[xplorer˛] — Multiple OSs on a single PC
home » blog » 7 March 2010

A developer managing a program like xplorer˛ which runs on all windows platforms from 95 onwards has the unenviable task of testing on 5-6 different windows every time there's an update. In the past I was using a selection of dual booting PCs and separate old computers running the different windows versions for the tests. Recently I replaced my old computer with one that's capable of hardware virtualization and all my troubles went away.

When we are talking virtualization, we are running a separate version of windows or linux within a window on our desktop computer. A special program running on your normal (Host) operating system emulates another (Guest) OS. Within the emulated window all programs think they are running in a separate computer, albeit a bit slowly. The mechanism is a bit like MAME running pacman or donkey kong on your PC. There are many virtualization guides so I will just summarise the important steps to have you running all windows versions (32 and 64 bit) on your development PC. windows 98, 200 and XP running on windows 7


If you bought a computer within the last 3 years chances are that you should be able to run virtual machines on it. But for best results you need a CPU that offers hardware assistance to virtualization. It isn't enough having a 64 bit capable CPU (intel Core 2 duo, AMD Opteron etc), it has to support Intel-VT or AMD-V technology. The scene is clear with AMD processors, if you get a recent one it will almost certainly support AMD-V, however with Intel you must do a thorough test for VT technology, as their marketing strategy is rather confusing. Hardware support for virtualization is essential for windows 7 XP mode and running 64 bit windows on 32 bit hosts.

Then you need virtualization software that create and run the virtual machines. More on that below. Finally you need all the guest windows OSs you plan to virtualize. I have a MSDN subscription that gives me access to old windows versions, but if you have an old windows installation CD that can be used too. Remember that you need a proper license key to activate the virtualized windows after installation. Nobody will give you windows for free.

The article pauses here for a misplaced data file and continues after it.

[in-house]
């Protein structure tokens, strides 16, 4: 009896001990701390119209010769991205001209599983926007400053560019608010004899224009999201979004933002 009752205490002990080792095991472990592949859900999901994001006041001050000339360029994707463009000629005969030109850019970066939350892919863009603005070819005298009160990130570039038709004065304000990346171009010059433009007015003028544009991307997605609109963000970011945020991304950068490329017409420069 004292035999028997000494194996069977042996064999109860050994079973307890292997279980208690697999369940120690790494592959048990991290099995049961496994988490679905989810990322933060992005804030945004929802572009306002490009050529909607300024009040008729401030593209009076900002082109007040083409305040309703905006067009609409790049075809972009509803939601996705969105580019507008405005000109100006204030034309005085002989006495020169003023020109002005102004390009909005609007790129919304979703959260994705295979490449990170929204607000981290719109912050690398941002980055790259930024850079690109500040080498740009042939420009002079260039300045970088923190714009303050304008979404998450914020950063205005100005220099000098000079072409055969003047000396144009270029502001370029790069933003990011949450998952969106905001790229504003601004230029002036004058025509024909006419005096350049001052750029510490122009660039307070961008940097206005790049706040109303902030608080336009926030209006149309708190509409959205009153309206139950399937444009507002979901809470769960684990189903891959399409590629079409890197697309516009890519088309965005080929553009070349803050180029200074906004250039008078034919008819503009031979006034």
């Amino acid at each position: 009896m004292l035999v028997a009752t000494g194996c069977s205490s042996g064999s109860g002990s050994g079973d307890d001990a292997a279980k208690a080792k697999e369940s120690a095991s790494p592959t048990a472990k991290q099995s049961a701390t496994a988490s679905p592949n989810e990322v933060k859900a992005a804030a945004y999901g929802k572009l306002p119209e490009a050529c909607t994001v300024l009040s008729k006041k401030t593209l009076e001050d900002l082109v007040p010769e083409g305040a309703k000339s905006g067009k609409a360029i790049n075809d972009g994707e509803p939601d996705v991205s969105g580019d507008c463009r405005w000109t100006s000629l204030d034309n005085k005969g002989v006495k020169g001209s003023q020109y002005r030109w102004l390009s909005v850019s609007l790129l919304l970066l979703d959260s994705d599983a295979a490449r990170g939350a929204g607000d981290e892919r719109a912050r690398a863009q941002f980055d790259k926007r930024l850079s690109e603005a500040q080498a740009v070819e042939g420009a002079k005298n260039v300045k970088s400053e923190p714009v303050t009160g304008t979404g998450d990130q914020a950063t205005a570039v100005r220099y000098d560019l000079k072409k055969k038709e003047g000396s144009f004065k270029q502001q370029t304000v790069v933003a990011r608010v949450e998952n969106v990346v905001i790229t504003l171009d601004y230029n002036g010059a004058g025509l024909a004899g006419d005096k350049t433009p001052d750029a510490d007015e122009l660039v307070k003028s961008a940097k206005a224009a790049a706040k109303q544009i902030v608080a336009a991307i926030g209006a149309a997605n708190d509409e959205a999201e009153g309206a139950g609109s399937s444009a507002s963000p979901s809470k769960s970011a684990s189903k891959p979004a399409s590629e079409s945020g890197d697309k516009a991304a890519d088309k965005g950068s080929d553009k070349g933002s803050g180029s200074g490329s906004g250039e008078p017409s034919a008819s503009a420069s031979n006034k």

Virtualization software

There are 3 companies offering free software for virtualization, microsoft virtual PC, Sun Oracle virtual box and VMware server. If you have the time you can try all of them and see which one's best for you. From the reviews I read there's little to choose when it comes to performance, but size-wise vmware server is a monstrous 500+MB download and designed with a server architecture in mind so it isn't the most ideal solution for a small developer. Virtual box and PC are much lighter 70MB and 30MB downloads respectively.

I originally installed virtual PC 2007 which turned out to be very good and lightweight and easy to setup. There is a newer version but rather moronically (considering the competition) MS chose to have it not run on windows 7 home edition, but the older VPC 2007 is adequate. I have virtualized windows 98, 2000 and XP with it. Then I tried to install Vista 64 bit on my 32 bit host and realised that VPC cannot do cross 64/32 bit virtualization.

Enter virtual box, which not only can virtualize 64 on 32 bit (if you have the right CPU) but it can also do Linux if you are into that sort of thing. If you need a single solution for all your needs then virtual box it is. I am still keeping VPC as I have already gone into the trouble of installing windows versions with it. Virtual box is also a bit flaky with reliability as you can expect with a constantly evolving open source project.

Setting up virtual machines

This part is the best documented so I will skip obvious details. There are step by step guides for virtualbox and VPC2007 taking you through all the steps to install a guest operating system. The procedure goes like this:

  1. Install virtualization software
  2. Create new virtual machine
  3. Install guest operating system (and activate with key)
  4. Install VM additions (to make your life easier)
  5. Setup shared folders to exchange files with the host OS
  6. Install all necessary software (developer studio etc)

Steps 2-6 must be repeated for each operating system you want to virtualize. Under the hood the VM corresponds to a single file that represents the virtualized 'hard disk' with the installed software. This file is well managed so it is only as big as the size of the installed OS and its software, but it can get quite big nevertheless. Step 4 is essential for sharing the keyboard and mouse and allowing drag-drop between the VM and the host (I don't think virtualbox supports drag-drop though).

There are many small warts you will discover (e.g. sharing the internet connection with the host OS to activate windows vista). Windows 98 crashes a lot too. And there's a lot of tedious repetitive work installing developer studio and service packs on each and every windows installation. But overall it is an effort well spent. Happy cross-platform testing!

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